Strategic boycotts for justice hit third year
Americans are on target to spend almost $700 billion on Christmas and Thanksgiving holidays to the first of next year, but activists, entrepreneurs and organizers have escalated boycotts to curb holiday spending in their fight for justice and battle against racism and police brutality.
Across the country, there have been “buycotts,” petition drives, and protests outside shopping malls, such as the Magnificent Mile, where some 300 demonstrators blocked entrances to stores in Chicago’s upscale shopping district on Michigan Avenue after Thanksgiving.
The Chicago Alliance Against Racist and Political Repression called the Black Friday Boycott for Nov. 24 to underscore determination to get justice for 17-year-old Laquan McDonald, who was killed by Chicago Police Officer Jason Van Dyke on Oct. 20, 2014.
“The first two shots put him on the ground. This child was laying on the ground, helpless, and he shot him 14 more times,” said Frank Chapman, field coordinator of the Alliance. “In fact, his clip ran out and he was getting ready to put another clip in the gun, when fellow officers stopped him.”
“They don’t issue a report telling us about what profit losses we cause, but we know we caused some because we passed out several thousand flyers, and there were people who would have been shopping in those stores that walked right on by them,” Mr. Chapman told The Final Call.
There was mass media coverage of the protest, a mass police presence, and two police snipers situated on nearby roofs, he said.
“They don’t care about us demonstrating in our own neighborhood, but when we come down there, in the central business district of this city, and start raising hell, they care about that. They don’t want us down there … We’re going to continue to go down there until we see some justice,” Mr. Chapman told The Final Call.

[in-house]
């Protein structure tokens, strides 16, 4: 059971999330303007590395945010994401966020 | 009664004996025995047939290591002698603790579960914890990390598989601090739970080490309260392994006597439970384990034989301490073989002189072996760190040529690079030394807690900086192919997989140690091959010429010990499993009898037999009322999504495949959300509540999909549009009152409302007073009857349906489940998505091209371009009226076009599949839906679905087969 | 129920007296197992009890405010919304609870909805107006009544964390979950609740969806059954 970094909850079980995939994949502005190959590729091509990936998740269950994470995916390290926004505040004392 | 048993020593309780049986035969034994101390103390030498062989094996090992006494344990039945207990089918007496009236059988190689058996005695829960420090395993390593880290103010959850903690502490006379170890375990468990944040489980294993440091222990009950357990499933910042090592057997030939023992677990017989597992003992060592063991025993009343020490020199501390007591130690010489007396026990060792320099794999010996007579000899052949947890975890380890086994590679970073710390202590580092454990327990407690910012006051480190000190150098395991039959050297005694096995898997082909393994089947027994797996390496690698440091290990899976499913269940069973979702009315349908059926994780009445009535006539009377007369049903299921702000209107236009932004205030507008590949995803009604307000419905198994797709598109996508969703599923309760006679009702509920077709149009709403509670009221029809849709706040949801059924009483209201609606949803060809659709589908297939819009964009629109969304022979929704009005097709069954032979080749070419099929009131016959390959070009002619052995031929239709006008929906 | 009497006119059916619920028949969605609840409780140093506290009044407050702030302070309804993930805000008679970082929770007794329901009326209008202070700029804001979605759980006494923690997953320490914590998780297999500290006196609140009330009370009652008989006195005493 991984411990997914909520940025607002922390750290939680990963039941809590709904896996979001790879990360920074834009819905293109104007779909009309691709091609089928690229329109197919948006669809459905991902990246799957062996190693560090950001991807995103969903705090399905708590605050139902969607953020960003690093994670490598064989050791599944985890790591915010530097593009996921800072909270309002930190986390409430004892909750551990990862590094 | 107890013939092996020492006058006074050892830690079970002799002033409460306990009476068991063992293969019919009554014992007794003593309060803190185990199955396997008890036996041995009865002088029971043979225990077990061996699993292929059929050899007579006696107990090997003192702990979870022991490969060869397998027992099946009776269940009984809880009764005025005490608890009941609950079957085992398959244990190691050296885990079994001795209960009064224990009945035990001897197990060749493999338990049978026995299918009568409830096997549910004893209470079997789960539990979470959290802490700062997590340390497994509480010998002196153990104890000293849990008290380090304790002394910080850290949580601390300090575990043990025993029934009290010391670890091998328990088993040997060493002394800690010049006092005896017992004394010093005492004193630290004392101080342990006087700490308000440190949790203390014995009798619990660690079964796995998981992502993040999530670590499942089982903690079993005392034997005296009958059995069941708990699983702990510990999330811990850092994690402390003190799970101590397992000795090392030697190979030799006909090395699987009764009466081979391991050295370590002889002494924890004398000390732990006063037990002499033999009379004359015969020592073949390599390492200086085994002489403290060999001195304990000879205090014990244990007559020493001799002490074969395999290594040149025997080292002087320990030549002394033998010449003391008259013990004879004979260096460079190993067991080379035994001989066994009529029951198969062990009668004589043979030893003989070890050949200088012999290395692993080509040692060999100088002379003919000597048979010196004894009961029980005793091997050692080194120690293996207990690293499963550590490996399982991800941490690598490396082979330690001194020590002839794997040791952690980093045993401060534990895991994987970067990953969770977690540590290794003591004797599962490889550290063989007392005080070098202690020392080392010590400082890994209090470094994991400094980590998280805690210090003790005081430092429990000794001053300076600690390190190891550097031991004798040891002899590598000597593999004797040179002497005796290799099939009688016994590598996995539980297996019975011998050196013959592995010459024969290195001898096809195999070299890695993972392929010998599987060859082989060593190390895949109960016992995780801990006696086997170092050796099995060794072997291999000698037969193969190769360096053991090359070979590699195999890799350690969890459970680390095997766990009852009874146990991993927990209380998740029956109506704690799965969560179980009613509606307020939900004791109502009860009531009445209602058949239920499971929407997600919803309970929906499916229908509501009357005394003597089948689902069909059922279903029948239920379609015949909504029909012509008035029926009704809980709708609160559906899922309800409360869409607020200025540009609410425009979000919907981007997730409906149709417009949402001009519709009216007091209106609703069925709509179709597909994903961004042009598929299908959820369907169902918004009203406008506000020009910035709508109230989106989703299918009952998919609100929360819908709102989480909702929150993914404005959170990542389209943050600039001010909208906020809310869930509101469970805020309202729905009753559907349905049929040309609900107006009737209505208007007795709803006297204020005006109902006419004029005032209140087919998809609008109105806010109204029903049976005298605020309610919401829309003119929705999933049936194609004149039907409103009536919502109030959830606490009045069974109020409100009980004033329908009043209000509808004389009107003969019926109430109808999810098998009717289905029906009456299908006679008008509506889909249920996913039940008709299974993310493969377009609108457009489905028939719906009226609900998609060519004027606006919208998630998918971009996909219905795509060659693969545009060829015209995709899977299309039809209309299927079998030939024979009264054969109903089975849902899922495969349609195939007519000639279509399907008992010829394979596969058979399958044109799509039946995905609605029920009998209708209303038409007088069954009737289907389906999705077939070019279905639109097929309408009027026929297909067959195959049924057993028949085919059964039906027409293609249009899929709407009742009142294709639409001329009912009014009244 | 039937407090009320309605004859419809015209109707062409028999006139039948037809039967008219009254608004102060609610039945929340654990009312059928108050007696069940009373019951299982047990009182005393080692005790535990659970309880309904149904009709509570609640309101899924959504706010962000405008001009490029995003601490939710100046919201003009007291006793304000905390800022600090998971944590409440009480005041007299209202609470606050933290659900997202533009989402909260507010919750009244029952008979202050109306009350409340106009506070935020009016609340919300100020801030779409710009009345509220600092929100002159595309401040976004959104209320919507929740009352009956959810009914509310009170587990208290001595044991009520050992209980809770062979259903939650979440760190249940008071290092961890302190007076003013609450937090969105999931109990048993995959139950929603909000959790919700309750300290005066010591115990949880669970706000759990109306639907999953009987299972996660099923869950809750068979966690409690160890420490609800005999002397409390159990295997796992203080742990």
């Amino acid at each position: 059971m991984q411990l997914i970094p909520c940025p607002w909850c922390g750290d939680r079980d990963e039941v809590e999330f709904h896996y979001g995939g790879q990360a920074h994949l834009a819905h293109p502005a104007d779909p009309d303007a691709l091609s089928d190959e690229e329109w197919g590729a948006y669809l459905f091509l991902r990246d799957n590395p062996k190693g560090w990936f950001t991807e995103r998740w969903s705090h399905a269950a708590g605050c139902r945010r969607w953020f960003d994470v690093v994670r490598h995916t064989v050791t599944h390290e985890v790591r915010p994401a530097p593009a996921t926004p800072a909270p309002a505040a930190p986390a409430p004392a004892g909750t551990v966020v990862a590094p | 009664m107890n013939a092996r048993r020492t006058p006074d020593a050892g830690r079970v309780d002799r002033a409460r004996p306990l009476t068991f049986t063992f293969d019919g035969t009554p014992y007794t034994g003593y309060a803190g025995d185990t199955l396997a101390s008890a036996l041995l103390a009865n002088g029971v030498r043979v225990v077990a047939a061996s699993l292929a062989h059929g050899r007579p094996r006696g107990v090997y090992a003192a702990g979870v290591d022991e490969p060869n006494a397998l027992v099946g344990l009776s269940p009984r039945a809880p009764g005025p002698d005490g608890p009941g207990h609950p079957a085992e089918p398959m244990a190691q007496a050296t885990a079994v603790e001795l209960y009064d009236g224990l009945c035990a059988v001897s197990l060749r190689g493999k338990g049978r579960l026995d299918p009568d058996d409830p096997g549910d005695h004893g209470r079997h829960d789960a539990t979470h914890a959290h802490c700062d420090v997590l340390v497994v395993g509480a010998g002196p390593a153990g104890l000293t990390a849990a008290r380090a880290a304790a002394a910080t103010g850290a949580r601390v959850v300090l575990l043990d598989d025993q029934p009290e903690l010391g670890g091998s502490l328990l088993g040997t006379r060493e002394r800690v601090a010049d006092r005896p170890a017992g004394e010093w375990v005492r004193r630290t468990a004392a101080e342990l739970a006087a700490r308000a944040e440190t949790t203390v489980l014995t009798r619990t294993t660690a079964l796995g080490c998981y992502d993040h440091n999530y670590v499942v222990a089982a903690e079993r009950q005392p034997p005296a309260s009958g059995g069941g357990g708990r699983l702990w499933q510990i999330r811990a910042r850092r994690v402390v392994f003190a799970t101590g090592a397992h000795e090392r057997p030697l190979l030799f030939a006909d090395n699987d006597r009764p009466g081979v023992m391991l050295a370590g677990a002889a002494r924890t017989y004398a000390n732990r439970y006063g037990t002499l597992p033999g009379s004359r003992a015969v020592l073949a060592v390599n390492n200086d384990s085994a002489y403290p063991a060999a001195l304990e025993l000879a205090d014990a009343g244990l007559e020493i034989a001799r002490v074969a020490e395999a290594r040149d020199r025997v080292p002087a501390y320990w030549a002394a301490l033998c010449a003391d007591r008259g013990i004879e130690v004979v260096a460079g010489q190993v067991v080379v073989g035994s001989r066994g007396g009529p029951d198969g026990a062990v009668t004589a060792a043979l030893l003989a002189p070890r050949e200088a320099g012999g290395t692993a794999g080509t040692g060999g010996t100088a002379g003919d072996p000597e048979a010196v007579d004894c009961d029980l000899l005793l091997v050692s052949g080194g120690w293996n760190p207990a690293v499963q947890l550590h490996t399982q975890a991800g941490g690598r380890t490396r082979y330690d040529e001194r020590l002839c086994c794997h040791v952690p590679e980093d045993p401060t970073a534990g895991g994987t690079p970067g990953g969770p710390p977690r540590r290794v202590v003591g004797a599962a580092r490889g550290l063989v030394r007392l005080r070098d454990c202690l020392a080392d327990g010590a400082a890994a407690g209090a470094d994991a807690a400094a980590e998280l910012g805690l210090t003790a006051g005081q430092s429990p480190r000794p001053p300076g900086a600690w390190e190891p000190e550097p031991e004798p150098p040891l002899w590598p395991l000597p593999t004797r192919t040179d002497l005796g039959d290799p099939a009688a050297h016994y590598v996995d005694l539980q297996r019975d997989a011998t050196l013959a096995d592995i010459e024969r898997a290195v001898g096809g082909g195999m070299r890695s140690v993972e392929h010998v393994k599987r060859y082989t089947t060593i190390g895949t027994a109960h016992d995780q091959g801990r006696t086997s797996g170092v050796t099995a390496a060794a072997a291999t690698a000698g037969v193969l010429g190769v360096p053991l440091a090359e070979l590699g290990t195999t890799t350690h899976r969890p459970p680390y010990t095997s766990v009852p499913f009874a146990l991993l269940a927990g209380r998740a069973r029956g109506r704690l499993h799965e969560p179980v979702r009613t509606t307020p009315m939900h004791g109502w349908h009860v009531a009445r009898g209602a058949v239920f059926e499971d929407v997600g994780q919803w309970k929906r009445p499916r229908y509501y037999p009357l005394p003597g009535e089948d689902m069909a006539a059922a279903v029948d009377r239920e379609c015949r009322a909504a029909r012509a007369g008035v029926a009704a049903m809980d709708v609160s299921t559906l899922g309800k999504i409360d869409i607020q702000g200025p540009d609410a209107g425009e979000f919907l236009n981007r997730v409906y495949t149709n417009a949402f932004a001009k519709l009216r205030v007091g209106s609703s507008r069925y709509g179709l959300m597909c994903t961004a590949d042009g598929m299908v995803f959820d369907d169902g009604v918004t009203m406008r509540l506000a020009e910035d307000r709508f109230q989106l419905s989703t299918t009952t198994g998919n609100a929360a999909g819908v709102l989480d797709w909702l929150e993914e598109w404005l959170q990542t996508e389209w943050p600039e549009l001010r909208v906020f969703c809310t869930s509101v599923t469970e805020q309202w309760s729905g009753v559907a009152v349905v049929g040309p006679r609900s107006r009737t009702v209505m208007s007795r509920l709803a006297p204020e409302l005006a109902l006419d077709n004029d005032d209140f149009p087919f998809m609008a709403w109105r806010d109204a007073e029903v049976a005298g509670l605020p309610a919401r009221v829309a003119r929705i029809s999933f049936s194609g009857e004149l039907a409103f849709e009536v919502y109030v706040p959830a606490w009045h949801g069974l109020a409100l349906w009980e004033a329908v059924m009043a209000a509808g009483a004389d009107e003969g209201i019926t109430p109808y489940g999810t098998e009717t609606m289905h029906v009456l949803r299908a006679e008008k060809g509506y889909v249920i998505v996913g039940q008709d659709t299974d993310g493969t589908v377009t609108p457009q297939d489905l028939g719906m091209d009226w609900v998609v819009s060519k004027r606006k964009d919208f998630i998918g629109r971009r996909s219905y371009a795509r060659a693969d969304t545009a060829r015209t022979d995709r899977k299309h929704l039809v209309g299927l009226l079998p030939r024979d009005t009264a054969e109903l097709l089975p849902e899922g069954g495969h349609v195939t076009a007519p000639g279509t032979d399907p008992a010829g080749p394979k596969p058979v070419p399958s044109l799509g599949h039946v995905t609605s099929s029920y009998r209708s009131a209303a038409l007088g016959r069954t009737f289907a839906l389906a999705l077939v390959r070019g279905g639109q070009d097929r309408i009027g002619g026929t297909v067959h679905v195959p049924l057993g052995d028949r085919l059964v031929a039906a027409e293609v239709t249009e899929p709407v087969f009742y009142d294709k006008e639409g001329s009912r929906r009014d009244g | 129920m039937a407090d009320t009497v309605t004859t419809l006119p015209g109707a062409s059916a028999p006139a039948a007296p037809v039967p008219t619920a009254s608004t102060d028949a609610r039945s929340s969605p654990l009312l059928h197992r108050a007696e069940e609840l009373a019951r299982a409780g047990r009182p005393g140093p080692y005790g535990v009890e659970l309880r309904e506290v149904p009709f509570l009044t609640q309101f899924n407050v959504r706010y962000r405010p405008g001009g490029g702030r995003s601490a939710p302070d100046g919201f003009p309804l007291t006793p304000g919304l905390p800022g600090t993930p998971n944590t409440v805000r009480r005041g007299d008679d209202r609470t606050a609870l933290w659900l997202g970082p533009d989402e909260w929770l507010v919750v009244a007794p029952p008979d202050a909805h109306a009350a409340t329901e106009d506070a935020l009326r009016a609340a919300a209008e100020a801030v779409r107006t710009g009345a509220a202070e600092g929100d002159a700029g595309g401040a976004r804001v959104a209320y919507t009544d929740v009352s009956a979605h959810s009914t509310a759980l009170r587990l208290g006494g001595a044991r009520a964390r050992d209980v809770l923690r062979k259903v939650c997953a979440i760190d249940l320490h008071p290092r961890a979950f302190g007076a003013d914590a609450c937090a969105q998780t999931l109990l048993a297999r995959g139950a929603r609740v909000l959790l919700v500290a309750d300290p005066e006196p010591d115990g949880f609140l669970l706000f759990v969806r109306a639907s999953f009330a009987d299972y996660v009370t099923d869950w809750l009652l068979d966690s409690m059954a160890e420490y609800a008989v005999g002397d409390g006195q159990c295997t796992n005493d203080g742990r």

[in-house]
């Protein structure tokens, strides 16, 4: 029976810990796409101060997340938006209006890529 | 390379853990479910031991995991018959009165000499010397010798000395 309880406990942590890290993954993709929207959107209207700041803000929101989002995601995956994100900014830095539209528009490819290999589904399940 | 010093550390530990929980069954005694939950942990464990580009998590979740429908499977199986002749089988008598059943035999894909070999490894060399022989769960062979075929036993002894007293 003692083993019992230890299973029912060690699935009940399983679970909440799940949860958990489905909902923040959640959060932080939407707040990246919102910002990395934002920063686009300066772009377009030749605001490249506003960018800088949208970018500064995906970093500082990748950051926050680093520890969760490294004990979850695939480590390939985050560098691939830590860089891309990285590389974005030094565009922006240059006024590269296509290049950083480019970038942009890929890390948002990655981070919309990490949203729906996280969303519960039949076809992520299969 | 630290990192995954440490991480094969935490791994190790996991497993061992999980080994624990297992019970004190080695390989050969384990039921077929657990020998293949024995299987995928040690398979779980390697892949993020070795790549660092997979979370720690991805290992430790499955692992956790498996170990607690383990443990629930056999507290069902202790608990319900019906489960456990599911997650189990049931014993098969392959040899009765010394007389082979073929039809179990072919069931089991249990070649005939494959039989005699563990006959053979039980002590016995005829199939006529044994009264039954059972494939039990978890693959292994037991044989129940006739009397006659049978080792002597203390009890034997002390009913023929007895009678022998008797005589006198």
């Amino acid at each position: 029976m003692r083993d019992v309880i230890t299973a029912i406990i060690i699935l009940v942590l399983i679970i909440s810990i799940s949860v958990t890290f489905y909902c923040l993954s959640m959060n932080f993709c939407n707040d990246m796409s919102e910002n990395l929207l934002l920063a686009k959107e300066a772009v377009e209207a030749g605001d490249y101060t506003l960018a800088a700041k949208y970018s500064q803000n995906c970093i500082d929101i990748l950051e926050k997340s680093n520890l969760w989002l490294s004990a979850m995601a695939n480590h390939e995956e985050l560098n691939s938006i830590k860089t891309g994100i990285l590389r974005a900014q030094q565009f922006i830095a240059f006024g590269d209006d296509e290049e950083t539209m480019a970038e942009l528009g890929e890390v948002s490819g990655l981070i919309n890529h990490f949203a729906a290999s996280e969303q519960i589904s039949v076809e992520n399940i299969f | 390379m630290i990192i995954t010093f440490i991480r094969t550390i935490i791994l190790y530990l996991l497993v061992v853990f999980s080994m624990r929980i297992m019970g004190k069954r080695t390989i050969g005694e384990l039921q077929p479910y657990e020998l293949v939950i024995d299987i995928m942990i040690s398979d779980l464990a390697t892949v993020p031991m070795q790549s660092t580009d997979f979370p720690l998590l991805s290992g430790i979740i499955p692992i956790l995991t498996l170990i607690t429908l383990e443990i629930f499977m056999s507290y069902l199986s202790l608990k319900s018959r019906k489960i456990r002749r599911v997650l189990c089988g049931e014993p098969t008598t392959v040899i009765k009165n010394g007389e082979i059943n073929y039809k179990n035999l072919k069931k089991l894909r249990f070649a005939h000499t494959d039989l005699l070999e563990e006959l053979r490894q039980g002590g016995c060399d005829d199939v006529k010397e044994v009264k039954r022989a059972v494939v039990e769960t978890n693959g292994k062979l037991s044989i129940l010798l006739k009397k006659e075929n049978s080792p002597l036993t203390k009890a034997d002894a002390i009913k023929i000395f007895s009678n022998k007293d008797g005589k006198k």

Their next move is to go after the banks, namely Chase Bank and Bank of America, for their roles in bilking Blacks out of wealth during the mortgage scheme of 2007-2008.
The plan is to ask everyone, but particularly Blacks, to shift money from those two banks and Wells Fargo, into Black-owned community-based credit unions, such as the Trinity United Church of Christ Federal Credit Union.
“They literally robbed the African American community of billions of dollars in real estate and we’re still walking up in there making deposits, and that needs to stop! The reason why we’re stopping it is because no justice, no profits! We can’t get justice for LaQuan McDonald. We can’t get justice for the over 100 torture victims that are now languishing in jails in the state of Illinois … then we will not contribute to your profits. We’re gonna spread the pain.”
His sentiments reflect the Honorable Minister Louis Farrakhan’s call for the “Up With Jesus! Down With Santa!” national economic boycott of commercial spending.
Stop shopping until the end of this holiday season, Jan. 2, 2018, or shop with Black-owned businesses, not those who could care less for Blacks, and make mockery of their real love for Jesus during “Christmas,” instructed Min. Farrakhan during organizing for the Justice or Else! gathering that marked the 20th anniversary of the historic Million Man March on Oct. 10, 2015 in Washington, D.C.
He gave the command, “Up with Jesus! Down with Santa!” following the beautiful instructions of Dr. Martin Luther King, Jr.
“Christmas is a pagan holiday that the enemy invented; it came out of the Babylonian era,” the Minister said. Sun worshipers that were heathens would go in the forest and cut down a tree, deck it with silver and gold, and fasten it with nails on the floor, Min. Farrakhan said. The practice is condemned in the Bible, Jeremiah 10:1-5.
When the pagans became Christians, they didn’t give up pagan practices. Those practices were simply incorporated in their new Christian religion.
“Did you know that when you put your lights on, put it all over your house, put a candle in the window, and a wreath, that’s because the people worshiped the Sun?” Min. Farrakhan observed.
On Dec. 21, the shortest day of the year, sun worshippers thought their god was leaving them, so they burned a yule log, lit candles, and cut a tree out of the forest to entreat their god back to them. When Constantine decided to become a Christian, instead of a pagan, he substituted the worship of the sun for worship of the son of God, said Min. Farrakhan.